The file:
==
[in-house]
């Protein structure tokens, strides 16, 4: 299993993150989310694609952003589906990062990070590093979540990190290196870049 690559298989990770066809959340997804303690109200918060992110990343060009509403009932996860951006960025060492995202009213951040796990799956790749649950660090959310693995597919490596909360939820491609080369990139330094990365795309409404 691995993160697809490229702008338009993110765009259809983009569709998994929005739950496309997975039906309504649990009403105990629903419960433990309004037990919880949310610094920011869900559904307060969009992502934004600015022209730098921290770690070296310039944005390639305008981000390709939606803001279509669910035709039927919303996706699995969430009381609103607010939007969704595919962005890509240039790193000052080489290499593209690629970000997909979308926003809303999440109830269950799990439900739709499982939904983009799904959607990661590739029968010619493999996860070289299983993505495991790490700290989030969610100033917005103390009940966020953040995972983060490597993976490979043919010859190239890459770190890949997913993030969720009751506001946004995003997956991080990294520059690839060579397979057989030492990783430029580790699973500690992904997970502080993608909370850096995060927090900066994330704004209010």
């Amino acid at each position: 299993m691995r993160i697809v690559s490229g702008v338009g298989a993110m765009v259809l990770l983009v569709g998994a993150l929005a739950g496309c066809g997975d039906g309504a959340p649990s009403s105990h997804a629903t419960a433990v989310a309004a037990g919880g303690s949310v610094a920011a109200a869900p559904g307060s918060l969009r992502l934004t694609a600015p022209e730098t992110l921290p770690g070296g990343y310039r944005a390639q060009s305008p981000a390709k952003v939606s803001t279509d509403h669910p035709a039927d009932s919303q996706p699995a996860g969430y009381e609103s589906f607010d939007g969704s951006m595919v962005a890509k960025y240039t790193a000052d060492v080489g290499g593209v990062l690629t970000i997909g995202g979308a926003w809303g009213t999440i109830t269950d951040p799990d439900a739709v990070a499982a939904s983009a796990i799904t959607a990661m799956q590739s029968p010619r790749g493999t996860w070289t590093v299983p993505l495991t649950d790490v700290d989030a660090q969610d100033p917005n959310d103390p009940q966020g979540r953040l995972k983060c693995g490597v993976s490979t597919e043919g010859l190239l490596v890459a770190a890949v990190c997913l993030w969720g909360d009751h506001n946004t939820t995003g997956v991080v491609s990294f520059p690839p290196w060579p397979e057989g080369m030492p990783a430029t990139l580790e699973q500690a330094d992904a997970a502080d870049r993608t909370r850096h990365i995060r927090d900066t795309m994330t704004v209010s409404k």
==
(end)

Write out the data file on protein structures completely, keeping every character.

[in-house]
């Protein structure tokens, strides 16, 4: 299993993150989310694609952003589906990062990070590093979540990190290196870049 690559298989990770066809959340997804303690109200918060992110990343060009509403009932996860951006960025060492995202009213951040796990799956790749649950660090959310693995597919490596909360939820491609080369990139330094990365795309409404 691995993160697809490229702008338009993110765009259809983009569709998994929005739950496309997975039906309504649990009403105990629903419960433990309004037990919880949310610094920011869900559904307060969009992502934004600015022209730098921290770690070296310039944005390639305008981000390709939606803001279509669910035709039927919303996706699995969430009381609103607010939007969704595919962005890509240039790193000052080489290499593209690629970000997909979308926003809303999440109830269950799990439900739709499982939904983009799904959607990661590739029968010619493999996860070289299983993505495991790490700290989030969610100033917005103390009940966020953040995972983060490597993976490979043919010859190239890459770190890949997913993030969720009751506001946004995003997956991080990294520059690839060579397979057989030492990783430029580790699973500690992904997970502080993608909370850096995060927090900066994330704004209010």
């Amino acid at each position: 299993m691995r993160i697809v690559s490229g702008v338009g298989a993110m765009v259809l990770l983009v569709g998994a993150l929005a739950g496309c066809g997975d039906g309504a959340p649990s009403s105990h997804a629903t419960a433990v989310a309004a037990g919880g303690s949310v610094a920011a109200a869900p559904g307060s918060l969009r992502l934004t694609a600015p022209e730098t992110l921290p770690g070296g990343y310039r944005a390639q060009s305008p981000a390709k952003v939606s803001t279509d509403h669910p035709a039927d009932s919303q996706p699995a996860g969430y009381e609103s589906f607010d939007g969704s951006m595919v962005a890509k960025y240039t790193a000052d060492v080489g290499g593209v990062l690629t970000i997909g995202g979308a926003w809303g009213t999440i109830t269950d951040p799990d439900a739709v990070a499982a939904s983009a796990i799904t959607a990661m799956q590739s029968p010619r790749g493999t996860w070289t590093v299983p993505l495991t649950d790490v700290d989030a660090q969610d100033p917005n959310d103390p009940q966020g979540r953040l995972k983060c693995g490597v993976s490979t597919e043919g010859l190239l490596v890459a770190a890949v990190c997913l993030w969720g909360d009751h506001n946004t939820t995003g997956v991080v491609s990294f520059p690839p290196w060579p397979e057989g080369m030492p990783a430029t990139l580790e699973q500690a330094d992904a997970a502080d870049r993608t909370r850096h990365i995060r927090d900066t795309m994330t704004v209010s409404k």